The Natural Marketing Institute’s (NMI) annual “Herb Market Report” found that 13% of herbal supplement users reported increasing their supplement usage during the economic downturn, compared to just 6% of regular supplement users. The assessment from the Harleysville, PA-based organization suggested this increase reflects a desire among consumers to take responsibility for their own health, as well as an increased concern about the potential side effects from prescription drugs (as well as expensive co-payments and healthcare costs).
With more consumers putting a higher value on simple and natural products with fewer and more recognizable ingredients, the herbal supplements market has seen continued growth. Up 33% from 2011, NMI estimated that roughly 36 million U.S. adults use herbal supplements today.
A recent “Herb Market Report” published in HerbalGram—based on herbal supplement sales statistics from Nutrition Business Journal (NBJ), Boulder, CO, and market research firms SymphonyIRI and SPINSscan Natural—reported that sales of herbal dietary supplements in the U.S. increased by 5.5% in 2012, propelling the market to approximately $5.6 billion.
Mark Blumenthal, founder and executive director of the American Botanical Council, Austin, TX, and editor-in-chief of HerbalGram & HerbClip, noted that the use of herbal dietary supplements and herbal teas appears to be increasing among consumers in the U.S., and by many accounts in other countries as well. In the last 10 years that ABC has published its “Herb Market Report,” Mr. Blumenthal said that “every year has shown an increase in total sales above the previous year, particularly in the years since 2008 during the economic downturn, an indicator that many consumers value the role that herbal dietary supplements play in self care.”
However, while consumer sales of such products have consistently expanded, new launches for herbal products have been on a notable decline. In 2008 NMI reported 319 new product launches in the herbal or botanical supplement market in the U.S., where today there are only roughly 100 new introductions per year.
Meeting Consumer Demands
To ensure the steady, continued growth of consumer sales within this market, producers and suppliers of natural ingredients are looking for new and innovative ways to appeal to the herbal and botanical supplement user.
NMI’s research found that women and younger consumers were most interested in herbal supplements, and they expressed a desire for unconventional delivery systems such as chewable and liquid formulations. Younger generations seem to view herbal supplements as more safe and effective.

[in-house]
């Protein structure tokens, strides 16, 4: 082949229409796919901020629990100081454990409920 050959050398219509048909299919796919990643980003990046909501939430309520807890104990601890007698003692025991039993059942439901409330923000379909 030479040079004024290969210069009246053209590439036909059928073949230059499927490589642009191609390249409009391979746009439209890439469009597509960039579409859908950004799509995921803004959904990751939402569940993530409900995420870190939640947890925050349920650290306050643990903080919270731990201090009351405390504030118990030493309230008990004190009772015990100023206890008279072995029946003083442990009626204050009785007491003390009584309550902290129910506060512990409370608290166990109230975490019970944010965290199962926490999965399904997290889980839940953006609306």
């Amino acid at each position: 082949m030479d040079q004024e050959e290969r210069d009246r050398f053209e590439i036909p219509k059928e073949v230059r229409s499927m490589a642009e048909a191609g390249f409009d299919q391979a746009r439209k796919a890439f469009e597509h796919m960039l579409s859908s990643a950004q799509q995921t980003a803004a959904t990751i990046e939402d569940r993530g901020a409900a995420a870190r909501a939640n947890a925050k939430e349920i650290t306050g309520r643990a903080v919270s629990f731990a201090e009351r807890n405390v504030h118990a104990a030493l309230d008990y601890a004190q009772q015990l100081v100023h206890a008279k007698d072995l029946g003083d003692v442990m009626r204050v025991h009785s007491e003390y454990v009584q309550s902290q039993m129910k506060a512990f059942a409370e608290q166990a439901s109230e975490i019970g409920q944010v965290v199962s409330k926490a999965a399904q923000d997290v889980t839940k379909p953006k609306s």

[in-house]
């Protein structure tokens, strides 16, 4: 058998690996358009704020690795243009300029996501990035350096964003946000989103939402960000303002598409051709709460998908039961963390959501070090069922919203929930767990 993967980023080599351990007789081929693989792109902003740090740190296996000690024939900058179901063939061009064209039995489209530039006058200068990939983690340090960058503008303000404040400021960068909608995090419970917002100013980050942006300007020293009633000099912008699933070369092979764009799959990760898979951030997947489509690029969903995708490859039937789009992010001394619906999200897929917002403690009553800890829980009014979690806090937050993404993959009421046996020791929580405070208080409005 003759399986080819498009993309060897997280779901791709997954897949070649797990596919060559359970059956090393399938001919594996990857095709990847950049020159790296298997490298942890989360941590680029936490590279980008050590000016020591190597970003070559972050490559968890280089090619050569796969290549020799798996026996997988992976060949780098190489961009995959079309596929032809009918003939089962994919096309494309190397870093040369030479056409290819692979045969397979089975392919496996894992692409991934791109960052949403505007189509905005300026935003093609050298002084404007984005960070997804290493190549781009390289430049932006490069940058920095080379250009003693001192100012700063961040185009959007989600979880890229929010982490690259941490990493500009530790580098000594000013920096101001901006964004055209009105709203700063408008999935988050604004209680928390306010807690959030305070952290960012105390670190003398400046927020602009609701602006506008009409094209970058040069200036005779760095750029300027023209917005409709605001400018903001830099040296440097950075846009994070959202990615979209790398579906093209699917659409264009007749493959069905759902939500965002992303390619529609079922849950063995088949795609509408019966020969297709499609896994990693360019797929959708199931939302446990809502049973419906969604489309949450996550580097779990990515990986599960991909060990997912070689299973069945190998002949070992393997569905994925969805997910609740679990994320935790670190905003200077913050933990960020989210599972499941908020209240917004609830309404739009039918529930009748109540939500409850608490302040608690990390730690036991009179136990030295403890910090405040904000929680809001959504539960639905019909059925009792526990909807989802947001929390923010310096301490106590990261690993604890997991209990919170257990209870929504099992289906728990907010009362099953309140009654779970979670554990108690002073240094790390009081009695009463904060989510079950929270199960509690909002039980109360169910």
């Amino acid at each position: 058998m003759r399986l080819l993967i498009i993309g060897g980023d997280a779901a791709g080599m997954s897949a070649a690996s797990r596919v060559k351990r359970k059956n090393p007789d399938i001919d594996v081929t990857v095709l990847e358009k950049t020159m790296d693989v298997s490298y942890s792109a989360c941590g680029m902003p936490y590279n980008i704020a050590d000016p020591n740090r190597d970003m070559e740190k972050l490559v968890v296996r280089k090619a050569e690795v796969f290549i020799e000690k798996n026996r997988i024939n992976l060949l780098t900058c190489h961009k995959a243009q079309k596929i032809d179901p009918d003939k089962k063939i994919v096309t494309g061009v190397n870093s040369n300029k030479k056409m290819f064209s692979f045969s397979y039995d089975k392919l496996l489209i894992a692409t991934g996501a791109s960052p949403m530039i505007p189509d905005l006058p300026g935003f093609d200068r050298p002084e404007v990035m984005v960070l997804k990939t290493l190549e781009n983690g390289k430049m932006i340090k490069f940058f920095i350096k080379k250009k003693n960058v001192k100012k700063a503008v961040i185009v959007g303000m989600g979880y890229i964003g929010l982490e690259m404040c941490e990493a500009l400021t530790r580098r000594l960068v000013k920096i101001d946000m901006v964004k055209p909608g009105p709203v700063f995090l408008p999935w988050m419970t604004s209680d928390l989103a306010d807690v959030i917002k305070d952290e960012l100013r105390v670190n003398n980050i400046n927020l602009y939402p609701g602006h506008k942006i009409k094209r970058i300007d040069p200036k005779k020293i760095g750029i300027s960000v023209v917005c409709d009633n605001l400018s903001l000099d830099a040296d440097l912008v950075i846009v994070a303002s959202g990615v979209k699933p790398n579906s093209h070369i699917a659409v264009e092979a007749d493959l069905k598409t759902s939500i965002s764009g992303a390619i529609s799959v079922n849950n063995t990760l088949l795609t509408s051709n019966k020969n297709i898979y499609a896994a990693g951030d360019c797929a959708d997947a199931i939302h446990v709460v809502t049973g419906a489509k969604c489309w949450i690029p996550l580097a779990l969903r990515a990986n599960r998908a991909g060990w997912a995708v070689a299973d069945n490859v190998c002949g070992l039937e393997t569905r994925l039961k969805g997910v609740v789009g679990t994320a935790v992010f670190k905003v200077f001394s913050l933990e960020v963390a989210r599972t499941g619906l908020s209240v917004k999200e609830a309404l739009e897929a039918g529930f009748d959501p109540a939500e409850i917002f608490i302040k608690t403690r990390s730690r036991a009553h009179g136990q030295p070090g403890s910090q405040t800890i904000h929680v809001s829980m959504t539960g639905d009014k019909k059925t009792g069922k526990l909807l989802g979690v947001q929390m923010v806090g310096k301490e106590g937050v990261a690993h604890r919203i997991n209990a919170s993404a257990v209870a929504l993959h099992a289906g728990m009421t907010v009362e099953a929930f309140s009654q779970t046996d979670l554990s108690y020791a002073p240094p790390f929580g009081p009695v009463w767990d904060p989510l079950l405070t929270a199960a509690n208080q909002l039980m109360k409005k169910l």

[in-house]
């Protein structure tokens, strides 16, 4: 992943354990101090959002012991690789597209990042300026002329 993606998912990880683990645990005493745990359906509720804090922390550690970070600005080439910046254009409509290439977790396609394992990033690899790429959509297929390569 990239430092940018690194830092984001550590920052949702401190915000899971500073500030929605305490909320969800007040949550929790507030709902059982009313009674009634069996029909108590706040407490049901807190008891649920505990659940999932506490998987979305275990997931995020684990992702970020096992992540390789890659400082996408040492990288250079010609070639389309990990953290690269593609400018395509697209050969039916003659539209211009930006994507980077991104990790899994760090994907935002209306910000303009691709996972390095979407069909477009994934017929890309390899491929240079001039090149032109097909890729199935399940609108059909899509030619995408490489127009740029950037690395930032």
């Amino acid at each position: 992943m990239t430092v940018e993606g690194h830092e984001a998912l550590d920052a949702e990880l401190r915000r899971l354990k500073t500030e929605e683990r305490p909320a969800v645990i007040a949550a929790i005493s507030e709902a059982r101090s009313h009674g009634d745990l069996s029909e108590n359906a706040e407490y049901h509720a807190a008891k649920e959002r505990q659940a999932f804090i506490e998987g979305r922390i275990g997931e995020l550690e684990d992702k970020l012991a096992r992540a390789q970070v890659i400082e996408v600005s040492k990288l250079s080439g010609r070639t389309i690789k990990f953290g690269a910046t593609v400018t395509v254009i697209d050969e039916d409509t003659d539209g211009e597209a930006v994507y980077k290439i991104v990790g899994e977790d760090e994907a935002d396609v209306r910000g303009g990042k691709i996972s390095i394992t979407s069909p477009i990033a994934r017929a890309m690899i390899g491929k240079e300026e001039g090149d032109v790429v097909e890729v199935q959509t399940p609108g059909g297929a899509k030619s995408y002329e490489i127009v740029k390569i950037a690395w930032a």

NMI also reported greater opportunities for herbal supplements among natural channel shoppers (66% reported using such products in the last year), as well as consumers looking for support in the areas of osteoporosis and bone health, energy, sleep, arthritis and digestive health.
Hartley Pond, vice president of technical sales, VDF/FutureCeuticals, Momence, IL, pointed to the long-standing history of herbs and botanicals as a point of consumer interest. “Clearly, medicinal herbs have been a core part of the natural products industry for decades, and traditionally consumers have been intensely interested in the historical use of a particular herb, as well as where it is grown and how it is handled and processed.” He also noted that the herbal supplement user “tends to shop in health food stores, be very savvy and educated with regard to health and wellness, and there is a lot of loyalty to established brands in the herbal sector of our industry.”
Jeff Wuagneux, president and CEO of RFI, Blauvelt, NY, suggested that younger consumers in the 18-26 year old range are interested in herbs because their parents familiarized them with supplement use when they were young. “In fact, the younger consumers actually grew up during the early popularity of herbal ‘remedies,’ and are the first generation of consumers who are buying such products because they were exposed to them as children.” He also suggested Baby Boomers are “a large consumer segment purchasing herbal products as they try to stave off a number of aging issues.”
Speaking to interest among the aging population, Shaheen Majeed, marketing director, Sabinsa Corp., East Windsor, NJ, referenced specific health concerns among this community as a sales motivator, with herbs supporting joint and bone health as a prime example. “For the senior population, joint care is vital, and it’s been the number one area for us in terms of ingredient sales. The ingredient Curcumin C3 Complex from Sabinsa is used for joint health and as a powerful antioxidant when combined with BioPerine, the black pepper extract that safely increases gut absorption of nutrients.”
While women are traditionally strong users of herbs and botanicals, Vinod Khanijow, executive vice president, HerbaKraft, Piscataway, NJ, believes that the men’s health sector is also impacting sales in the market. “More men than ever are seeking out supplements to protect their health and well-being. Often, men start out with sports nutrition to enhance fitness goals and physique. As they get a little older and become concerned with such areas as prostate, cardiovascular, brain/cognitive or joint health, they are already conditioned to take supplements daily. There’s no real learning curve.”
Weeding Out Adulteration
Despite the positive outlook for consumer sales, the herbs and botanicals market is not without its problems. Adulterated ingredients remains a significant issue in this space.
ABC’s Mr. Blumenthal stated that the issue of adulteration among botanical raw materials, extracts and essential oils was “the single most important challenge facing herbal products manufacturers and marketers today.”